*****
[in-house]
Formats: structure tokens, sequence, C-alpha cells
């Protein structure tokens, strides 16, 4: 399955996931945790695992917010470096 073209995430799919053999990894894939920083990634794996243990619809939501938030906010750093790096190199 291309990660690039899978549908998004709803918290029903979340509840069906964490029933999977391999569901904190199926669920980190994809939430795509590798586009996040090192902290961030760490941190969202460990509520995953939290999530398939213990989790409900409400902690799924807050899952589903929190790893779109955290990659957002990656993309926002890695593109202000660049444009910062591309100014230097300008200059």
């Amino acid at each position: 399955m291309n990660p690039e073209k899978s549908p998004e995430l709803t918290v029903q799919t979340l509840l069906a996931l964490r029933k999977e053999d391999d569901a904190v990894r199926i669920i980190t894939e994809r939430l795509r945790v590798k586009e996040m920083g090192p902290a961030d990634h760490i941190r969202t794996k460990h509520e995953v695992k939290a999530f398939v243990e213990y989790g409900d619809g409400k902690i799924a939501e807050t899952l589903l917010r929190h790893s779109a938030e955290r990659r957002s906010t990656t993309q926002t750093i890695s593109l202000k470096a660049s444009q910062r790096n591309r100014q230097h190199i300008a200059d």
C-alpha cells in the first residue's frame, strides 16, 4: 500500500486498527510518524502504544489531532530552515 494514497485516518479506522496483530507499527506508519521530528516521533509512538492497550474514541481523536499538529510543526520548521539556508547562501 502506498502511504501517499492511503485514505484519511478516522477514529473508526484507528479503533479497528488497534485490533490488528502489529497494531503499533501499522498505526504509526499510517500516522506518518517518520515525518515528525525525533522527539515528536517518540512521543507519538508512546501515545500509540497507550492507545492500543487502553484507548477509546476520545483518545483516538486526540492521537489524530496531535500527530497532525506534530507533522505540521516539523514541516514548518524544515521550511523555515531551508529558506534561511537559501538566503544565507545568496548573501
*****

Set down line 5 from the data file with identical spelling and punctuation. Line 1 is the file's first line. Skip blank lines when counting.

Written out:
C-alpha cells in the first residue's frame, strides 16, 4: 500500500486498527510518524502504544489531532530552515 494514497485516518479506522496483530507499527506508519521530528516521533509512538492497550474514541481523536499538529510543526520548521539556508547562501 502506498502511504501517499492511503485514505484519511478516522477514529473508526484507528479503533479497528488497534485490533490488528502489529497494531503499533501499522498505526504509526499510517500516522506518518517518520515525518515528525525525533522527539515528536517518540512521543507519538508512546501515545500509540497507550492507545492500543487502553484507548477509546476520545483518545483516538486526540492521537489524530496531535500527530497532525506534530507533522505540521516539523514541516514548518524544515521550511523555515531551508529558506534561511537559501538566503544565507545568496548573501